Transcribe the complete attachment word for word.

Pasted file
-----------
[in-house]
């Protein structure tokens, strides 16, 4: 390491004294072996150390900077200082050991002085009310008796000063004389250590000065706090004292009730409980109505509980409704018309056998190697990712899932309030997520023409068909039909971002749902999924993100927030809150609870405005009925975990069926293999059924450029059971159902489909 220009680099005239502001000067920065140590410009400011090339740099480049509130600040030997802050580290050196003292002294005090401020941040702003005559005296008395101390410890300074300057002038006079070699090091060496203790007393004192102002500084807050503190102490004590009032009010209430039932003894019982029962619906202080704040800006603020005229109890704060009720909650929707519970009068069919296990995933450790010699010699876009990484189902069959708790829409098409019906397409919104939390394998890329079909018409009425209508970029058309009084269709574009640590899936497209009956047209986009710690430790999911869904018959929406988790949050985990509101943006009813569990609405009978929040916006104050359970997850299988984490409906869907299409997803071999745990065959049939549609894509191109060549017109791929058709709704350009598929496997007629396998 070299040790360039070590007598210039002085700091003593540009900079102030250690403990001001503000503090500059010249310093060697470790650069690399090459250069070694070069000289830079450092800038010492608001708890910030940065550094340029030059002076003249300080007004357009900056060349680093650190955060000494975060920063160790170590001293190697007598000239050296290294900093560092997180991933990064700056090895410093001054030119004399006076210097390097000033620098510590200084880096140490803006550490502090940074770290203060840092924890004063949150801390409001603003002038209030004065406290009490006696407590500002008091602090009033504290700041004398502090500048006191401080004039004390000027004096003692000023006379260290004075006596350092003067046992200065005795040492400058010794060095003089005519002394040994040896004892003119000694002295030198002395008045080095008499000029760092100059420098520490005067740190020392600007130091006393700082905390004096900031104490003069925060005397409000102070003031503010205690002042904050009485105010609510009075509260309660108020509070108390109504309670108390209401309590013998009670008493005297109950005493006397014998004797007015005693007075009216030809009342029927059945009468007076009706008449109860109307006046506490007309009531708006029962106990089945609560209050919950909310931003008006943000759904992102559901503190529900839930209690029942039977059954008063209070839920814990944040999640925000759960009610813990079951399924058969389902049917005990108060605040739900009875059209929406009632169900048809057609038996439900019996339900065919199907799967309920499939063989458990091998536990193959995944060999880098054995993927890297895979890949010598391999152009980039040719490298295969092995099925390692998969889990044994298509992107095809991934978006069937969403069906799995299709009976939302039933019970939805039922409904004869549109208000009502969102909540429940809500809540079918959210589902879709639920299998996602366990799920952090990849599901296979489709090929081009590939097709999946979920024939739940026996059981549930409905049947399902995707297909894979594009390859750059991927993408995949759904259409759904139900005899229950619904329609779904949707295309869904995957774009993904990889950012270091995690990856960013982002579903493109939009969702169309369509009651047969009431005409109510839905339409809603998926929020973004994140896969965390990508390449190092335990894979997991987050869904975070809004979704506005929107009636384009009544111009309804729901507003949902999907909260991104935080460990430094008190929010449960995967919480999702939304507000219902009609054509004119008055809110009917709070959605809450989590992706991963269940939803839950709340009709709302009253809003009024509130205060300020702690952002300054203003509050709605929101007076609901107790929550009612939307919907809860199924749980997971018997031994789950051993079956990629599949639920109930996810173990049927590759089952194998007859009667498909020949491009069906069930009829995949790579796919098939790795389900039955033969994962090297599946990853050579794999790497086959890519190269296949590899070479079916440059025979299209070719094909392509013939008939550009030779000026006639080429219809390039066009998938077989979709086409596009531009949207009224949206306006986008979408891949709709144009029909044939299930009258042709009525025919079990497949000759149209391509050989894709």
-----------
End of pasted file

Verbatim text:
[in-house]
């Protein structure tokens, strides 16, 4: 390491004294072996150390900077200082050991002085009310008796000063004389250590000065706090004292009730409980109505509980409704018309056998190697990712899932309030997520023409068909039909971002749902999924993100927030809150609870405005009925975990069926293999059924450029059971159902489909 220009680099005239502001000067920065140590410009400011090339740099480049509130600040030997802050580290050196003292002294005090401020941040702003005559005296008395101390410890300074300057002038006079070699090091060496203790007393004192102002500084807050503190102490004590009032009010209430039932003894019982029962619906202080704040800006603020005229109890704060009720909650929707519970009068069919296990995933450790010699010699876009990484189902069959708790829409098409019906397409919104939390394998890329079909018409009425209508970029058309009084269709574009640590899936497209009956047209986009710690430790999911869904018959929406988790949050985990509101943006009813569990609405009978929040916006104050359970997850299988984490409906869907299409997803071999745990065959049939549609894509191109060549017109791929058709709704350009598929496997007629396998 070299040790360039070590007598210039002085700091003593540009900079102030250690403990001001503000503090500059010249310093060697470790650069690399090459250069070694070069000289830079450092800038010492608001708890910030940065550094340029030059002076003249300080007004357009900056060349680093650190955060000494975060920063160790170590001293190697007598000239050296290294900093560092997180991933990064700056090895410093001054030119004399006076210097390097000033620098510590200084880096140490803006550490502090940074770290203060840092924890004063949150801390409001603003002038209030004065406290009490006696407590500002008091602090009033504290700041004398502090500048006191401080004039004390000027004096003692000023006379260290004075006596350092003067046992200065005795040492400058010794060095003089005519002394040994040896004892003119000694002295030198002395008045080095008499000029760092100059420098520490005067740190020392600007130091006393700082905390004096900031104490003069925060005397409000102070003031503010205690002042904050009485105010609510009075509260309660108020509070108390109504309670108390209401309590013998009670008493005297109950005493006397014998004797007015005693007075009216030809009342029927059945009468007076009706008449109860109307006046506490007309009531708006029962106990089945609560209050919950909310931003008006943000759904992102559901503190529900839930209690029942039977059954008063209070839920814990944040999640925000759960009610813990079951399924058969389902049917005990108060605040739900009875059209929406009632169900048809057609038996439900019996339900065919199907799967309920499939063989458990091998536990193959995944060999880098054995993927890297895979890949010598391999152009980039040719490298295969092995099925390692998969889990044994298509992107095809991934978006069937969403069906799995299709009976939302039933019970939805039922409904004869549109208000009502969102909540429940809500809540079918959210589902879709639920299998996602366990799920952090990849599901296979489709090929081009590939097709999946979920024939739940026996059981549930409905049947399902995707297909894979594009390859750059991927993408995949759904259409759904139900005899229950619904329609779904949707295309869904995957774009993904990889950012270091995690990856960013982002579903493109939009969702169309369509009651047969009431005409109510839905339409809603998926929020973004994140896969965390990508390449190092335990894979997991987050869904975070809004979704506005929107009636384009009544111009309804729901507003949902999907909260991104935080460990430094008190929010449960995967919480999702939304507000219902009609054509004119008055809110009917709070959605809450989590992706991963269940939803839950709340009709709302009253809003009024509130205060300020702690952002300054203003509050709605929101007076609901107790929550009612939307919907809860199924749980997971018997031994789950051993079956990629599949639920109930996810173990049927590759089952194998007859009667498909020949491009069906069930009829995949790579796919098939790795389900039955033969994962090297599946990853050579794999790497086959890519190269296949590899070479079916440059025979299209070719094909392509013939008939550009030779000026006639080429219809390039066009998938077989979709086409596009531009949207009224949206306006986008979408891949709709144009029909044939299930009258042709009525025919079990497949000759149209391509050989894709």